Kings county, which constitutes New York City’s Brooklyn borough, has become the U.S. county with the most deaths due to COVID-19, exceeding death tolls in 46 entire states.
Brooklyn had seen 4,132 deaths due to COVID-19 as of May 12, according to the New York State Department of Health. The total outnumbers deaths in every state except New Jersey, Massachusetts, Michigan and New York state as a whole.
Confirmed cases in Brooklyn total over 50,000, the second highest county total in the state, behind the more than 57,000 confirmed cases in Queens. Cases in each of the two New York City boroughs surpass the totals of 44 states.
State data shows that 3,746 people have died from coronavirus in Queens, giving the borough and county the second highest death toll in the nation. Manhattan’s 2,974 deaths are the third highest of New York City’s five boroughs. The Bronx followed behind with 2,777 deaths. Staten Island has the smallest confirmed death toll of the boroughs, with 670 deaths.
New York City has the most confirmed cases and deaths from COVID-19 of any city in the world, but an analysis released Monday by the Centers for Disease Control and Prevention (CDC) indicates that the true number may be even worse. The report suggests that almost 5,300 additional deaths may have been due to COVID-19, out of more than 24,000 unexplained deaths that occurred in the city between March 11 and May 2.
“Tracking excess mortality is important to understanding the contribution to the death rate from both COVID-19 disease and the lack of availability of care for non-COVID conditions,” CDC researchers wrote in the report.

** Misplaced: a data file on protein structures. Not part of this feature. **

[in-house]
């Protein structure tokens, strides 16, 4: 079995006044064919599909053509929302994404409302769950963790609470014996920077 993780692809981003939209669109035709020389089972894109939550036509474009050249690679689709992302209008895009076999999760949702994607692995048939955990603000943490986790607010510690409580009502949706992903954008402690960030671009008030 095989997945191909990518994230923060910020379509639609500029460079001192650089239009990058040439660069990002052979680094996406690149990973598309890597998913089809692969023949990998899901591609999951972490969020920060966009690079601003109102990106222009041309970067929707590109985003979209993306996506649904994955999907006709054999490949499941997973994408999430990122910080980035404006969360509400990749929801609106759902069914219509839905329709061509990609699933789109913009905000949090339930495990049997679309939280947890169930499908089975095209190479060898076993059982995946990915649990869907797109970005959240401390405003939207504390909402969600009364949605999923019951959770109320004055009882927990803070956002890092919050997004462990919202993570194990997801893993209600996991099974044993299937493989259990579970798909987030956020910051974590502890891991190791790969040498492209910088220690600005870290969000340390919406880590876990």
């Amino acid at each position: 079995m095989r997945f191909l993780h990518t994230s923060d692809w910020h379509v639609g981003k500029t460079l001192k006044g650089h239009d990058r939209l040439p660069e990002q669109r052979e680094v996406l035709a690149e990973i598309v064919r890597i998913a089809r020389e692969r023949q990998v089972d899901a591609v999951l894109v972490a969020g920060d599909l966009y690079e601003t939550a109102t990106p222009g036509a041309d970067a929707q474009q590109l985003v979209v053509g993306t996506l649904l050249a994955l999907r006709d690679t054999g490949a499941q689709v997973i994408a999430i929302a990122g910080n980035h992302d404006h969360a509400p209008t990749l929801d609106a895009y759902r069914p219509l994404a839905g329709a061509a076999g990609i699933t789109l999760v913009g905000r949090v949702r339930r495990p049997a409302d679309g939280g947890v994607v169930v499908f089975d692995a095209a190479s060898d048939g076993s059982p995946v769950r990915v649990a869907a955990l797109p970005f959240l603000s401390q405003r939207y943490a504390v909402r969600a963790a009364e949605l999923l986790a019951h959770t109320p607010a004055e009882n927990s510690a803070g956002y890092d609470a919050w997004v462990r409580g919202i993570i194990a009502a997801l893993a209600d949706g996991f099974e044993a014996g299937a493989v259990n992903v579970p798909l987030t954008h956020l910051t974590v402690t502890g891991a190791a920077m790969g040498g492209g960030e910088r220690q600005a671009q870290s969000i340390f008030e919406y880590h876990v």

In addition to New York City suffering the most deaths of any city due to COVID-19, the state’s nearly 27,000 deaths are by far the most of any U.S. state, representing more than 30 percent of the country’s entire death toll.
The state is set to begin the early stages of a region-by-region phased reopening on Friday. The plan is based on meeting standards set by the state, including a goal for testing and a 14-day decline in hospitalization rates and death rates.
The state’s Finger Lakes, Southern Tier and Mohawk Valley regions have met all the conditions and are set to begin reopening some businesses during the initial phase.
New York City has seen a significant decline in deaths and has met the mark for testing. However, the city looks unlikely to begin reopening soon since hospitalization rates, including new hospitalizations, have so far failed to meet the standard.
Newsweek reached out to New York City Mayor Bill de Blasio for comment. This article will be updated with any response.